Retirement is no longer guaranteed for many older Americans.

A supporting sentence could include some of the following:

  • Fact: Something proven to be true.  For example: More than 20 percent of adults over age 65 are currently working or looking for work in the United States.
  • Reason: An explanation or justification.  For example: The increasing life expectancy for an average American means retirement may last decades.
  • Quotation: An opinion from an expert on the topic.  For example: “Retirement is not in my vocabulary,” claims long-lived actor Betty White.
  • Example: An illustration of the point.  For example:  Last year, my grandpa had to take a job with Walmart.

A topic sentence guides the reader by signposting what the paragraph is about. All the rest of the paragraph should relate to the topic sentence. Can you spot the sentence in the following paragraph that does not relate to the topic sentence?

Health policy experts note that opposition to wearing a face mask during the COVID-19 pandemic is similar to opposition to the laws governing alcohol use. For example, some people believe drinking is an individual’s choice, not something the government should regulate. However, when an individual’s behavior impacts others–as when a drunk driver is involved in a fatal car accident–the dynamic changes. Seat belts are a good way to reduce the potential for physical injury in car accidents. Opposition to wearing a face mask during this pandemic is not simply an individual choice; it is a responsibility to others.

If you said the sentence that begins “Seat belts are” doesn’t belong, you are correct. It does not support the paragraph’s topic: which is opposition to regulations. If an idea isn’t clearly connected to the topic sentence, the writer should tie it in or take it out.

Exercise 2

Look again at Pablo’s paragraph in Exercise 1.

Identify 3 supporting details that explain, prove, or expand the topic sentence.  Write them down.

Concluding Sentences

Tip

Don’t introduce new ideas in a conclusion.  It will just confuse the reader.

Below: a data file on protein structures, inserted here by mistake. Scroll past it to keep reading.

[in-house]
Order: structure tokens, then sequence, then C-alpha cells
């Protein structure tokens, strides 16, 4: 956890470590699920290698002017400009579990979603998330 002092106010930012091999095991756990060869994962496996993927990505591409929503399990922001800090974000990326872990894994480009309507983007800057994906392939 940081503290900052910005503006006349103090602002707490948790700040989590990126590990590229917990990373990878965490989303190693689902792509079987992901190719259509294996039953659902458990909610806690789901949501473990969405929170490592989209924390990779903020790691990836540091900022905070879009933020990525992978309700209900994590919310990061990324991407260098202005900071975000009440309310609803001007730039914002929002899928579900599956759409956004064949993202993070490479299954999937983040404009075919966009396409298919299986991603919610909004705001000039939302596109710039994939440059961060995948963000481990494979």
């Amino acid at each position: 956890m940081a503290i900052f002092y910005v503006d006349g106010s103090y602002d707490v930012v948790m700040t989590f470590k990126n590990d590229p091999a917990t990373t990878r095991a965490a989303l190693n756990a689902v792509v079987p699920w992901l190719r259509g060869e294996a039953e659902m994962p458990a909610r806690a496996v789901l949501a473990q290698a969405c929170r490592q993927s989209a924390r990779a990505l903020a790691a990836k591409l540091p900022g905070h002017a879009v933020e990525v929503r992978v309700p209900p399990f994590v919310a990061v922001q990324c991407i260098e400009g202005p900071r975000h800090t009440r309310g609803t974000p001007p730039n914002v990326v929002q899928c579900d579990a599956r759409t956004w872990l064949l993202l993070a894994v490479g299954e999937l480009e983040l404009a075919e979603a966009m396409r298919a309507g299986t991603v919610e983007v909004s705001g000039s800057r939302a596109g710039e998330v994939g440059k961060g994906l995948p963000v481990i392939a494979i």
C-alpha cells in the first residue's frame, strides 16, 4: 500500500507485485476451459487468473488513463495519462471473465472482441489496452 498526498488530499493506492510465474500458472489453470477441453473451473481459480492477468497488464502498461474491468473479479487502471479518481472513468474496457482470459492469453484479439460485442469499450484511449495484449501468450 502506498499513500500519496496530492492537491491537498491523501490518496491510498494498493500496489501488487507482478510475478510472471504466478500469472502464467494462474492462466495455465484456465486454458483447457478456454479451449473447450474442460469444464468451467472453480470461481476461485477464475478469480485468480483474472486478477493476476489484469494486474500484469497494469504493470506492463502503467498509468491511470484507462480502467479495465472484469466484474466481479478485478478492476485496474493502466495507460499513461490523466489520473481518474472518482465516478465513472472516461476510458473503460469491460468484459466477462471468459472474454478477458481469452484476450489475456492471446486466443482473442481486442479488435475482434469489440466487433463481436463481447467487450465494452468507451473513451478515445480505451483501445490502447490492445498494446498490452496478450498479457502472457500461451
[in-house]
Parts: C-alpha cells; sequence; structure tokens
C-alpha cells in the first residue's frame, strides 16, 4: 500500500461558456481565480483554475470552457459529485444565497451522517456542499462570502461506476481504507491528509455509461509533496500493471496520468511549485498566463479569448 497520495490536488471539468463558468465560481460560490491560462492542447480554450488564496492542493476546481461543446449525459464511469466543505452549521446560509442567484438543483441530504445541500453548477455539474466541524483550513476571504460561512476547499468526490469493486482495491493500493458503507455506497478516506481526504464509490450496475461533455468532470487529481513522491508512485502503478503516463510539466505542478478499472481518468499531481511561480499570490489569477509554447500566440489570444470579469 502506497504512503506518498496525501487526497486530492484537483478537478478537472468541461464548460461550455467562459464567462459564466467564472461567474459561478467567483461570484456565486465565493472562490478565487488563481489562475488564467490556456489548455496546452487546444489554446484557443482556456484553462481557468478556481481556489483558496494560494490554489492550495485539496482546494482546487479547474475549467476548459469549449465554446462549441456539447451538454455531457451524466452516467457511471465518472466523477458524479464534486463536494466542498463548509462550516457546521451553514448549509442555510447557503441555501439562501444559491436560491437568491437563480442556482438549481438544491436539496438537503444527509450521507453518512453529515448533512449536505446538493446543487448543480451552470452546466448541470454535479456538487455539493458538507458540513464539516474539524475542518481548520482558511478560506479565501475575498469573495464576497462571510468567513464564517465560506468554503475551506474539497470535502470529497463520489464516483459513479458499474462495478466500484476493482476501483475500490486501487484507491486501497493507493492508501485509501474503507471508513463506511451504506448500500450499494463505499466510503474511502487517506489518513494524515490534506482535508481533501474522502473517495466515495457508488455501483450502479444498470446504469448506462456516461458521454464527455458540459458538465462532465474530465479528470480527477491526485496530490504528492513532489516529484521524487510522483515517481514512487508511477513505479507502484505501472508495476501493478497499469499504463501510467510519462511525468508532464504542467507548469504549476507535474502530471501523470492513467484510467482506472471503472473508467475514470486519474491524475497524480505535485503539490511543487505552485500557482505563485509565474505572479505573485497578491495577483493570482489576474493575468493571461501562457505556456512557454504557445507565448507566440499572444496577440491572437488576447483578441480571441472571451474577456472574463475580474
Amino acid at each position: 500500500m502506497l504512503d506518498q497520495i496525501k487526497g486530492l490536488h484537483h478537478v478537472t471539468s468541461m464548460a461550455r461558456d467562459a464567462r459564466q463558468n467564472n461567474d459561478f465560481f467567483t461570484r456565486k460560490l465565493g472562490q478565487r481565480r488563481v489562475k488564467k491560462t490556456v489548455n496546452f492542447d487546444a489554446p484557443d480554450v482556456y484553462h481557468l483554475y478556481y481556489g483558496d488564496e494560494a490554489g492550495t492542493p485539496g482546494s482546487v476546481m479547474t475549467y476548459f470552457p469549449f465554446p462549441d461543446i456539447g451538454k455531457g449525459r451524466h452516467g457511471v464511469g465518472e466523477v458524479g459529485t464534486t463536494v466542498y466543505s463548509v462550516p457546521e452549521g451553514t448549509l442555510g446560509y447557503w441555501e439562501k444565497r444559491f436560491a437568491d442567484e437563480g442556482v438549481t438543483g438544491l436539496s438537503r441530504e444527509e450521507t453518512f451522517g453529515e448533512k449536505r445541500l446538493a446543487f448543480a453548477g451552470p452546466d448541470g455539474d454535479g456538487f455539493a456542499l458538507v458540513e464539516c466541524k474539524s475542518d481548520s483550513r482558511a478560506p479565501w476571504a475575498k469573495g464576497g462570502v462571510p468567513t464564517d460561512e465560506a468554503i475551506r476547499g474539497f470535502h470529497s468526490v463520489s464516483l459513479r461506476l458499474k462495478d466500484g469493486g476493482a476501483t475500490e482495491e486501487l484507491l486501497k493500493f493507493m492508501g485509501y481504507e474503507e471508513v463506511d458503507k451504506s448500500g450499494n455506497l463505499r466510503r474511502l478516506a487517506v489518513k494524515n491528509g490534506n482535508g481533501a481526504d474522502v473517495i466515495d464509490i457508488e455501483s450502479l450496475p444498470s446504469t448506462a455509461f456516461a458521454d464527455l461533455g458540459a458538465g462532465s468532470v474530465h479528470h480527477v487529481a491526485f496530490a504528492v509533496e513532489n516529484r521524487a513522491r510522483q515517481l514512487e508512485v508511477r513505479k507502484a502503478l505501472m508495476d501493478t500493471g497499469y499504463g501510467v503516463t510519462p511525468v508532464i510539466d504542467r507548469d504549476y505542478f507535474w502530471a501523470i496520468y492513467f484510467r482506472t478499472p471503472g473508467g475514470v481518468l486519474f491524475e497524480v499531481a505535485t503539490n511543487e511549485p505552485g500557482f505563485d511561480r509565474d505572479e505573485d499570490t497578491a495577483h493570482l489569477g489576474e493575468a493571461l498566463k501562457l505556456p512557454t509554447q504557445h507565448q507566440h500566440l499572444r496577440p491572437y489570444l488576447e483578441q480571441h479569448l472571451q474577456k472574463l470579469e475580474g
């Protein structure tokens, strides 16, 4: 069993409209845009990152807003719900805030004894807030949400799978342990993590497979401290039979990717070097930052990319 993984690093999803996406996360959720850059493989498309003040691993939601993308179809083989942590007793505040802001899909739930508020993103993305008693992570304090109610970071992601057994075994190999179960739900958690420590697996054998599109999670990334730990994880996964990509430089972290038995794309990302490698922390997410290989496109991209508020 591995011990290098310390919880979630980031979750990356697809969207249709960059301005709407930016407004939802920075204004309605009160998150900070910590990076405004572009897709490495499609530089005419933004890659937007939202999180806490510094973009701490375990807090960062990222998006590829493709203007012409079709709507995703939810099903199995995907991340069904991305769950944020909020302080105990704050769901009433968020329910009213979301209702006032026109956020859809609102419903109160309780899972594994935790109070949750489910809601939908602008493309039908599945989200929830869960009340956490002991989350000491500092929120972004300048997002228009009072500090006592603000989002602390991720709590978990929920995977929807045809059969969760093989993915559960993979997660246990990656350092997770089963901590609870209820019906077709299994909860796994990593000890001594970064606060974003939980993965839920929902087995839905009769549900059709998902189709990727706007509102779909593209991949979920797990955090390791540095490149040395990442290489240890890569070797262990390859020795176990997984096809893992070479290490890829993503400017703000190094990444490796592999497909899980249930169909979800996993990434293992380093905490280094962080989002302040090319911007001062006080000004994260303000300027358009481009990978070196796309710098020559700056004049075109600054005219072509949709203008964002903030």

In a stand-alone paragraph, a strong conclusion draws together the ideas raised in the paragraph. A concluding sentence reminds readers of the main point without restating it in exactly the same words.

Concluding sentences can do any of the following:

  • restate the main idea in a different way
  • summarize the key points in the paragraph
  • draw a conclusion based on the information in the paragraph
  • make a prediction, suggestion, or recommendation about the information

For example, in the paragraph above about wearing face masks, the concluding sentence repeats the idea about opposition to masks without using the exact words of the topic sentence. It also summarizes the key point: responsibility to others.

Exercise 3

Look at Pablo’s paragraph again. Find the concluding sentence.

Which of the following options does Pablo do in his concluding sentence?

    • restate the main idea in a different way
    • summarize the key points in the paragraph
    • draw a conclusion based on the information in the paragraph
    • make a prediction, suggestion, or recommendation about the information

Transitions

Transitions are words or phrases that help the reader move from one idea to the next, whether within a paragraph or between paragraphs. For example:

I am going to fix breakfast. Later, I will do the laundry.

“Later” transitions us from the first task to the second one. “Later” shows a sequence of events and establishes a connection between the tasks.

Tip

A transition can appear at the end of a sentence or paragraph or at the beginning of the following sentence or paragraph, but never in both places.